Immobilization of Bacteriocins from Lactic Acid Bacteria and Possibilities for Application in Food Biopreservation
Yulian Tumbarski1, Anna Lante2, *, Albert Krastanov3
Identifiers and Pagination:Year: 2018
First Page: 25
Last Page: 32
Publisher Id: TOBIOTJ-12-25
Article History:Received Date: 07/01/2018
Revision Received Date: 25/02/2018
Acceptance Date: 05/03/2018
Electronic publication date: 21/03/2018
Collection year: 2018
open-access license: This is an open access article distributed under the terms of the Creative Commons Attribution 4.0 International Public License (CC-BY 4.0), a copy of which is available at: (https://creativecommons.org/licenses/by/4.0/legalcode). This license permits unrestricted use, distribution, and reproduction in any medium, provided the original author and source are credited.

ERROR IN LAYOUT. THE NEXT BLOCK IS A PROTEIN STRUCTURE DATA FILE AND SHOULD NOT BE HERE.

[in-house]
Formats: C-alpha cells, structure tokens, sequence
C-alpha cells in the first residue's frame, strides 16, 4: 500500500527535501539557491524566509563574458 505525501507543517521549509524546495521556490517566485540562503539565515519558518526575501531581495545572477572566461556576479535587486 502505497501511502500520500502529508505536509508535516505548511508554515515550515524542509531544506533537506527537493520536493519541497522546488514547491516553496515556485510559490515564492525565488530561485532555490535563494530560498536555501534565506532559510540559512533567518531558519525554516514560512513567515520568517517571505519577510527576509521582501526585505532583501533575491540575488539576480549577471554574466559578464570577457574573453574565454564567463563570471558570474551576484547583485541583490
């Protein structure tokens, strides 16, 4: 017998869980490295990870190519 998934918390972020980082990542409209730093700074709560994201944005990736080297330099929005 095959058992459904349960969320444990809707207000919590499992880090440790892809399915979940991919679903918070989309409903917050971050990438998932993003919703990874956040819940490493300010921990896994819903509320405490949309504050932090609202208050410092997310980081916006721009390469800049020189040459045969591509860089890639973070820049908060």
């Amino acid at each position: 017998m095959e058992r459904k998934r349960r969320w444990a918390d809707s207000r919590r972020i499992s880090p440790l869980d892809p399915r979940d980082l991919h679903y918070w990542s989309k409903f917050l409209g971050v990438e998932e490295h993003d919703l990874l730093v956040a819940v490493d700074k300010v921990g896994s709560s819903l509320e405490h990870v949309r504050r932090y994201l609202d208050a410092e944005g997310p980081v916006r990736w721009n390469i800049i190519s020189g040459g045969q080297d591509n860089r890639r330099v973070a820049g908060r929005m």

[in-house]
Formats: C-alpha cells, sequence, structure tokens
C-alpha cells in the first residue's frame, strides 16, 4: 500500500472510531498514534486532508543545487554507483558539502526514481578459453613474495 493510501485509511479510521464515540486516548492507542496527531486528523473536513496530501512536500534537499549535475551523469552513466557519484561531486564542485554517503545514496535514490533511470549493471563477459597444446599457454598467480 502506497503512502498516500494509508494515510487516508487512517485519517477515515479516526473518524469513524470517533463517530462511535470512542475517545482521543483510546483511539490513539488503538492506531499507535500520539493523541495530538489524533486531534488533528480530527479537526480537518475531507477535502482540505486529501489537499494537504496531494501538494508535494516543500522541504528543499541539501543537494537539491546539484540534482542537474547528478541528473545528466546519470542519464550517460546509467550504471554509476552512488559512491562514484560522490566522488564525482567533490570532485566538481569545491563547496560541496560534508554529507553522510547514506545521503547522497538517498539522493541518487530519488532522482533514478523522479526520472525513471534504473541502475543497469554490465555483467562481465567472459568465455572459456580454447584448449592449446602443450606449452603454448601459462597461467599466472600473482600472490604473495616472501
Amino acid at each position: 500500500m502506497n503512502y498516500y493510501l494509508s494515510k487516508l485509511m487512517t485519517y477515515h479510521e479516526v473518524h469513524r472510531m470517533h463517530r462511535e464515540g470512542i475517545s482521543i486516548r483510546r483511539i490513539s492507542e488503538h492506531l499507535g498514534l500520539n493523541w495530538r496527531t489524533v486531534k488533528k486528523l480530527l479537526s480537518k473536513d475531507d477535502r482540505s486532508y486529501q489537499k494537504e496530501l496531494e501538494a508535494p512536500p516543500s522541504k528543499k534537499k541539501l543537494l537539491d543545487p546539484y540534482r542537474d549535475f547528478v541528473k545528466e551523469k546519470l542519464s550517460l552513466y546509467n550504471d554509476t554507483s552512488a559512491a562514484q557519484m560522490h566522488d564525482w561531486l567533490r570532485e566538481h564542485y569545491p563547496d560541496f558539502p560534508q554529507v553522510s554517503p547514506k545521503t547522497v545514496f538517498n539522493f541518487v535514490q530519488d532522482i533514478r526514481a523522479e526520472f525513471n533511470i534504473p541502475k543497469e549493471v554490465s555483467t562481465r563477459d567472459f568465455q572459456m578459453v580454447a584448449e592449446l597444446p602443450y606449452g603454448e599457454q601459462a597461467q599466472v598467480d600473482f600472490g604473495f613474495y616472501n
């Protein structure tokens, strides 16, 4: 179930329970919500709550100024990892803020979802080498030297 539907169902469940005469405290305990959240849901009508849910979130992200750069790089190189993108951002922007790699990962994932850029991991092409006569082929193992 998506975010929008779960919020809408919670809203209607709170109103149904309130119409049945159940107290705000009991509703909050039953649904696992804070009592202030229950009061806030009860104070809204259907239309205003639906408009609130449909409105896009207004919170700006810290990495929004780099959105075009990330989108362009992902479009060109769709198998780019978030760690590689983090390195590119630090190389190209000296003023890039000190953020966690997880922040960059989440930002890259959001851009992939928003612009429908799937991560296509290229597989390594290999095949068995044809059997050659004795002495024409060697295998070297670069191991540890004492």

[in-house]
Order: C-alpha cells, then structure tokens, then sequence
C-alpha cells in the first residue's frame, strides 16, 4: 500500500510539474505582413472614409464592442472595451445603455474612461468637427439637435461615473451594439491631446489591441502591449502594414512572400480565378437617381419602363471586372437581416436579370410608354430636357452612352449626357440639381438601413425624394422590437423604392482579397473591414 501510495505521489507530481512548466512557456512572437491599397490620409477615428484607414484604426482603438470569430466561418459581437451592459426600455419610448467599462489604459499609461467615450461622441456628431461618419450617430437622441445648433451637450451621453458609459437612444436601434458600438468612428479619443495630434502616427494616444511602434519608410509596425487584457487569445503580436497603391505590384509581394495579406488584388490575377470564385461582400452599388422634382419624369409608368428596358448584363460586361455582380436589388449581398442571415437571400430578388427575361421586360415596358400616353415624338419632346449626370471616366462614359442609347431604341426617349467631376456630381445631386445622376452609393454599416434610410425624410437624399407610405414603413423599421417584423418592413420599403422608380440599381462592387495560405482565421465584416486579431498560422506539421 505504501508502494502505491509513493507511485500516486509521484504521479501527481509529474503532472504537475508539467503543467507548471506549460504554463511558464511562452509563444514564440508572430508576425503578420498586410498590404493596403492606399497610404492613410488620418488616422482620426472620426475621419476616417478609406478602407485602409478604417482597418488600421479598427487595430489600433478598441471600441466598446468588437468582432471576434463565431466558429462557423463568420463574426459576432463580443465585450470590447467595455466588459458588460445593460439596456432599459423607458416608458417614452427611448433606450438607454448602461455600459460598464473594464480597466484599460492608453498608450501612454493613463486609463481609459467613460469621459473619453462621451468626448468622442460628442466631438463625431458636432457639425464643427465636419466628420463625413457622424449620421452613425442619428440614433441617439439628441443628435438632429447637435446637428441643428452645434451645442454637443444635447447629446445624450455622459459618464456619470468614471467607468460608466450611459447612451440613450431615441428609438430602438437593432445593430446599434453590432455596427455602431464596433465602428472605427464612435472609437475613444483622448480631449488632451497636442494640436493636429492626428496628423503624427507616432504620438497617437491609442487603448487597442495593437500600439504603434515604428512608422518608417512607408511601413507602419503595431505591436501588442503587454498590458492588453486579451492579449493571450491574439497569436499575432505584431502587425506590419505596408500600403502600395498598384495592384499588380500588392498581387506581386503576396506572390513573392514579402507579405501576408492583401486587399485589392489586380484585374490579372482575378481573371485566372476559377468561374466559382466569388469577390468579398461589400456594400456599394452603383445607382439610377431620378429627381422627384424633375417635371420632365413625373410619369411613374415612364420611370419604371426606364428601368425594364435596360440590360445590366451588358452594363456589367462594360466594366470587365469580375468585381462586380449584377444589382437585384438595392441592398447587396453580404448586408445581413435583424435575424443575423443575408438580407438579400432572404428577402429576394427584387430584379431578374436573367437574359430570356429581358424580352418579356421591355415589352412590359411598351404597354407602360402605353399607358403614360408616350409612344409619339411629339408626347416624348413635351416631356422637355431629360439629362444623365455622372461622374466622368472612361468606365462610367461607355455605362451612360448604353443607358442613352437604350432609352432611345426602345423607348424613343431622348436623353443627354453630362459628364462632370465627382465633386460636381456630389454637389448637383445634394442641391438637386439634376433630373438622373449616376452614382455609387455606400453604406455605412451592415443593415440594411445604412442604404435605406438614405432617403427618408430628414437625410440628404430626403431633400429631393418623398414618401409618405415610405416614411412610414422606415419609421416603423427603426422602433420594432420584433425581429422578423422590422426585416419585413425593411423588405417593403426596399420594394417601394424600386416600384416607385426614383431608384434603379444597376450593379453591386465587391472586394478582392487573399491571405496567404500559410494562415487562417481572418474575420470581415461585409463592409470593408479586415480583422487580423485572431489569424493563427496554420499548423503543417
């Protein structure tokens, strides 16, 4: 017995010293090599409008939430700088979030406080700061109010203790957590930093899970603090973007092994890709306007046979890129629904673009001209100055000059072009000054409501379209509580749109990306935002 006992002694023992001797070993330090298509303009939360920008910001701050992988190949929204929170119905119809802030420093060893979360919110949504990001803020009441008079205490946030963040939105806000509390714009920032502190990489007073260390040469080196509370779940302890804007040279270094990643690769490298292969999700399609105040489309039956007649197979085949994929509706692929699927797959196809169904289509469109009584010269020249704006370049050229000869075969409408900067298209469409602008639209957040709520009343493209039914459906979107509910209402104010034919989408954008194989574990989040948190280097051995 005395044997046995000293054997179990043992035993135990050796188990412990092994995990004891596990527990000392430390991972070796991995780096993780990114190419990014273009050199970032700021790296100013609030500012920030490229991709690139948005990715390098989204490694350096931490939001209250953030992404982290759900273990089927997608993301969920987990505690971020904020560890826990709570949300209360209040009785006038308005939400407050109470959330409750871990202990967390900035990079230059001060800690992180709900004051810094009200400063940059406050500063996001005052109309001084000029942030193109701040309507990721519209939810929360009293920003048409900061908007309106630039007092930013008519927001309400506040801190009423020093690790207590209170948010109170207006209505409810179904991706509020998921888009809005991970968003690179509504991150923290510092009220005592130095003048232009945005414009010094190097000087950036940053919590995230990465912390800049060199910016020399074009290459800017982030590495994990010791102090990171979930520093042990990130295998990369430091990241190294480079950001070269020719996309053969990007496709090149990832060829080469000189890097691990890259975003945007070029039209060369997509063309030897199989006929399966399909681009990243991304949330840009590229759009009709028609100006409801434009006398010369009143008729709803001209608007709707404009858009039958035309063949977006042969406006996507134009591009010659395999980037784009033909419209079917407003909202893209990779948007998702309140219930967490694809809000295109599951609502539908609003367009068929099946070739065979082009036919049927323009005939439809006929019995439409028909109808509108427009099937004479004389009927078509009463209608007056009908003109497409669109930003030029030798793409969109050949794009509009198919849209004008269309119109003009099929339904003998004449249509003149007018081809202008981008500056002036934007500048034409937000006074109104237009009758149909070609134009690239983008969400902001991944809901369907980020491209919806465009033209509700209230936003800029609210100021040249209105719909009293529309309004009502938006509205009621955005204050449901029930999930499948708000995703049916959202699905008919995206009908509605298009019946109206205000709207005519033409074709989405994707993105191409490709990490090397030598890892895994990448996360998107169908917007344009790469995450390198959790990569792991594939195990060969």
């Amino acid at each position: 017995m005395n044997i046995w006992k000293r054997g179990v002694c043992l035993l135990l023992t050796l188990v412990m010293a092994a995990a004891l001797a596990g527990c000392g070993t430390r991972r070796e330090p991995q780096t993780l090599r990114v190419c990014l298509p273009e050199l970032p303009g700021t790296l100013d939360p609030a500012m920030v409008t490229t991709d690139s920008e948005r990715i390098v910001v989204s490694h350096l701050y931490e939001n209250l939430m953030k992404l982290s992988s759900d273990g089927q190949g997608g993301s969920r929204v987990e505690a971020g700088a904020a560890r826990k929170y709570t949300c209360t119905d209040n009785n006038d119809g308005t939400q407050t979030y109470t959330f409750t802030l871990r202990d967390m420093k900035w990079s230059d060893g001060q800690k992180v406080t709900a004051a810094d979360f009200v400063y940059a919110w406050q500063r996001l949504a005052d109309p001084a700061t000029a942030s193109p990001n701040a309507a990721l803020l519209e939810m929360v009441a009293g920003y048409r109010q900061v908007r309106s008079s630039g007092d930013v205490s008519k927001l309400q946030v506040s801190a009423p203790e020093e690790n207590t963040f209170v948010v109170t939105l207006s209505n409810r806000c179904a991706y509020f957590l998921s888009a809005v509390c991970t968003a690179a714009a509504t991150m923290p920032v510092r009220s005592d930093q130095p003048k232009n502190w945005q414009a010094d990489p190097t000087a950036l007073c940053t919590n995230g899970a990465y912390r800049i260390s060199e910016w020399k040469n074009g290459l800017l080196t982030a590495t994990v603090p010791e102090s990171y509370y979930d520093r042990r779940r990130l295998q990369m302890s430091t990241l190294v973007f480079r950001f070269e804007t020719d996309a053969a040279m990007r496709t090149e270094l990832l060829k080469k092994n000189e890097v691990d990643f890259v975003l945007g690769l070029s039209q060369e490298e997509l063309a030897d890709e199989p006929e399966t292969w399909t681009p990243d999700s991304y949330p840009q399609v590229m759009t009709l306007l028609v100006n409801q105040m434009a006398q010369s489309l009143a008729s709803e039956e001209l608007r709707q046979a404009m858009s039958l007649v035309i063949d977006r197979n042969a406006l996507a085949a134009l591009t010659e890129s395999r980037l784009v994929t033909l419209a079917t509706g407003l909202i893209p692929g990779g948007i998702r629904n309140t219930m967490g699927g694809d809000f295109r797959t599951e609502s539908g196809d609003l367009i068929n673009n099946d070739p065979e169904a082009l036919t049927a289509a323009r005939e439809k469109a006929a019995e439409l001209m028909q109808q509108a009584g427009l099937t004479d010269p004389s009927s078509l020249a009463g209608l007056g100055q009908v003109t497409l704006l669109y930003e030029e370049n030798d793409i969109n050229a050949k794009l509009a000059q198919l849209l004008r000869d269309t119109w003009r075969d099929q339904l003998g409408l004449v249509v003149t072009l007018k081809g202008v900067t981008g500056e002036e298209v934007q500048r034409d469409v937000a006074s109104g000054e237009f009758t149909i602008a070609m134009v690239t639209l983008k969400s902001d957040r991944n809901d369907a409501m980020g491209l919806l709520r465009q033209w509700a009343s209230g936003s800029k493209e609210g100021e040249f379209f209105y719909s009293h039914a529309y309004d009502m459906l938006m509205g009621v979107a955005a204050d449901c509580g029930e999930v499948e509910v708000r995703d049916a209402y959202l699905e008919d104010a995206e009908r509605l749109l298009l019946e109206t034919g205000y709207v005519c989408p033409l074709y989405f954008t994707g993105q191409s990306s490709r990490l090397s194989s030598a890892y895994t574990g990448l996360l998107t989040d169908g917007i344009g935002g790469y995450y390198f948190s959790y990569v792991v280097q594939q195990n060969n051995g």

Bacteriocins are biologically active compounds produced by a large number of bacteria, including lactic acid bacteria (LAB), which exhibit antimicrobial activity against various saprophytic and pathogenic microorganisms. In recent decades, bacteriocins are increasingly becoming more important in different branches of the industry due to their broad antibacterial and antifungal spectrum - in the food industry for natural food preservation and expiry date extension; in the health sector for preparation of probiotic foods and beverages; in the clinical practice as alternatives of conventional antibiotics; in the agriculture as biocontrol agents of plant pathogens and alternatives of chemical pesticides for plant protection. The broad antimicrobial spectrum of bacteriocins has stimulated the research attention on their application mainly in the food industry as natural preservatives. Most scientific achievements concerning the application food biopreservation are related to bacteriocins produced by LAB. The lactic acid bacteria bacteriocins can be produced in the food substrate during its natural fermentation or can be added in the food products after obtaining by in vitro fermentations under optimal physical and chemical conditions. Moreover, the immobilization of LAB bacteriocins on different matrices of organic and inorganic origin has been proposed as an advanced approach in the natural food preservation for their specific antimicrobial activity, anti-biofilm properties and potential use as tools for pathogen detection.